The Runik Ocarina is not actually an ocarina, as it has a Xun-like blow-hole at one end, rather than an ocarina fipple. As with many prehistoric vessel flutes, it's made of baked clay. It is estimated to be about 8,000 years old. Several other similar vessel flutes have been found in eastern Europe.

Xun, Runik Ocarina, and Gemshorn

The Gemshorn

The gemshorn is the first true ocarina from Europe. Unlike the Runik whistle or the Chinese Xun, it directs the player's breath into a labium to produce sound, so it is truly an ocarina. In the above photo, you can see the rectangular notch that splits the player's breath to create sound.

Gemshorns have been unearthed in Germany, Italy, and Hungary. They were carved from the horns of goats, chamois, or other horned animals. Gemshorns date from the 14th and 15th centuries. The instrument has a range of about an octave.

There's not much historical information available on the gemshorn, so it's not clear how widely it spread or when it was actually played. In any case, the instrument faded out by the 16th century. But with a resurgence of interest in historical music, vendors make copies that are sold and played today.

New World Ocarinas Come to Europe

With the conquest of the New World by Hernán Cortés and others, Mesoamerican vessel flutes filtered back to Europe.

Some aver that native American musicians traveled to Europe and played at the court of Emperor Charles V of Spain. And that the reception was so enthusiastic that these musicians then played throughout Europe and even in the court of Pope Celement VII in Rome.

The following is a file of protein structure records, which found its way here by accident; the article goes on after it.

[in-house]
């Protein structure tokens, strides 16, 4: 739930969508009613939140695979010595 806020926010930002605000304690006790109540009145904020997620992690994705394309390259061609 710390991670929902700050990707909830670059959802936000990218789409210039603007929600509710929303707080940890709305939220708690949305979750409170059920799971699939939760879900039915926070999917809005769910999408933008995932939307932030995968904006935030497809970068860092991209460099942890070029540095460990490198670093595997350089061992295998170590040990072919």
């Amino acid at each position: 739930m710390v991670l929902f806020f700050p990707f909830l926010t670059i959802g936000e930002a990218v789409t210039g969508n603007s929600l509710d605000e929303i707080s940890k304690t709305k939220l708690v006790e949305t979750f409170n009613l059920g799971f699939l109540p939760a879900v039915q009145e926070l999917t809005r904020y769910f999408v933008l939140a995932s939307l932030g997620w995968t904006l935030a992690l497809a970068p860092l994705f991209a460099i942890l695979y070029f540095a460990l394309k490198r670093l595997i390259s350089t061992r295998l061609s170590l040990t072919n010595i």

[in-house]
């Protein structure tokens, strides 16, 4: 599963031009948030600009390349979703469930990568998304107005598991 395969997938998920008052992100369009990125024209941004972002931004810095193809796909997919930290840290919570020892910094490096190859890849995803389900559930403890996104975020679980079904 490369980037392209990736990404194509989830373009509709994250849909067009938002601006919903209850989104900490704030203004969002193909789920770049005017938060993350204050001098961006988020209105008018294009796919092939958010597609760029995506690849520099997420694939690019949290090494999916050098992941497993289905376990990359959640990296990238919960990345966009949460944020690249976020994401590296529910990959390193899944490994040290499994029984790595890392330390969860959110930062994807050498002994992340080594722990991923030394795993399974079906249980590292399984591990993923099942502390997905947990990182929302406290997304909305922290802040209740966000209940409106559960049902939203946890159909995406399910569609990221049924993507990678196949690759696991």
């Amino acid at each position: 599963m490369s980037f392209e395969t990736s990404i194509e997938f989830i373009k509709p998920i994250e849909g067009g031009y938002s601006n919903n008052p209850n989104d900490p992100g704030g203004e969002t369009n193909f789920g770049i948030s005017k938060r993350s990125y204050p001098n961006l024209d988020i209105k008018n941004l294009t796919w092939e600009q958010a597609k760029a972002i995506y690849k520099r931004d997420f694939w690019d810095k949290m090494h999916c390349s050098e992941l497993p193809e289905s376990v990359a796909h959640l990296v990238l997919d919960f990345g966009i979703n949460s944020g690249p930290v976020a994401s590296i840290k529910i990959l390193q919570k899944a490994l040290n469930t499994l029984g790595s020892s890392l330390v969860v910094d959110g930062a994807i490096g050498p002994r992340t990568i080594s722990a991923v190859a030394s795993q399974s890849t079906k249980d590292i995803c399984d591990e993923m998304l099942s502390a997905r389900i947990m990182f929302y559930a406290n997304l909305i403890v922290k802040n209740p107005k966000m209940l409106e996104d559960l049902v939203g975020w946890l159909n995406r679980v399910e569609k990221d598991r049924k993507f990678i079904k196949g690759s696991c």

However it happened, there's little doubt that Europeans became much more aware of vessel flutes through their importation from the Americas. Some even started crafting the strange little instrument. But due to its odd looks and limited pitch range, vessel flutes were widely considered toys or musical oddities.

Birth of the Modern Ocarina: 1850s Italy

All this changed when a 17-year-old Italian brick-maker named Giuseppe Donati encountered vessel flutes in the early 1850s. He had a kiln, and he had the clay. And now his inventive young mind had an interesting new proto-instrument to play with.

And that's exactly what he did. Giuseppe shaped his vessel flute into the "sweet potato" or submarine form still predominant today. With its protruding mouthpiece and egg shape, he thought it looked like a little goose. So he called it exactly that in Italian... ocarina.

Guiseppe gave his instruments 10 holes. He started making them in different sizes. He eventually standardized them with modern musical scales, and they became classified as Settimino di Ocarine: C1, G2, C3, G4, C5, G6, C7.

In this notation, the letter denotes the key of the instrument (either C or G), while the number indicates its relative pitch, from highest to lowest. The C3 is what most people today refer to as the "Alto C" ocarina. Its lowest note is the same as the soprano recorder. C5 is an octave lower, so its lowest note is that of the tenor recorder.

These early modern ocarinas can play a full scale, plus all sharps and flats in between.

Guiseppe didn't stop at inventing the modern ocarina. He aggressively popularized his new instrument. He placed his little geese into the hands of professional musicians and formed the “Gruppo Ocarinistico Budriese” (the Budrio Group), which he named after his hometown of Budrio, Italy. GOB played all over Italy and eventually throughout Europe. The tradition of the "ocarina ensemble" was born. More importantly, Mr Donati firmly established the ocarina as a respectable musical instrument throughout Europe.

Giuseppe Donati
Giuseppe Donati, One of His Ocarinas, and the Budrio Group   (musicologie.org, mfa.org, phamoxmusic)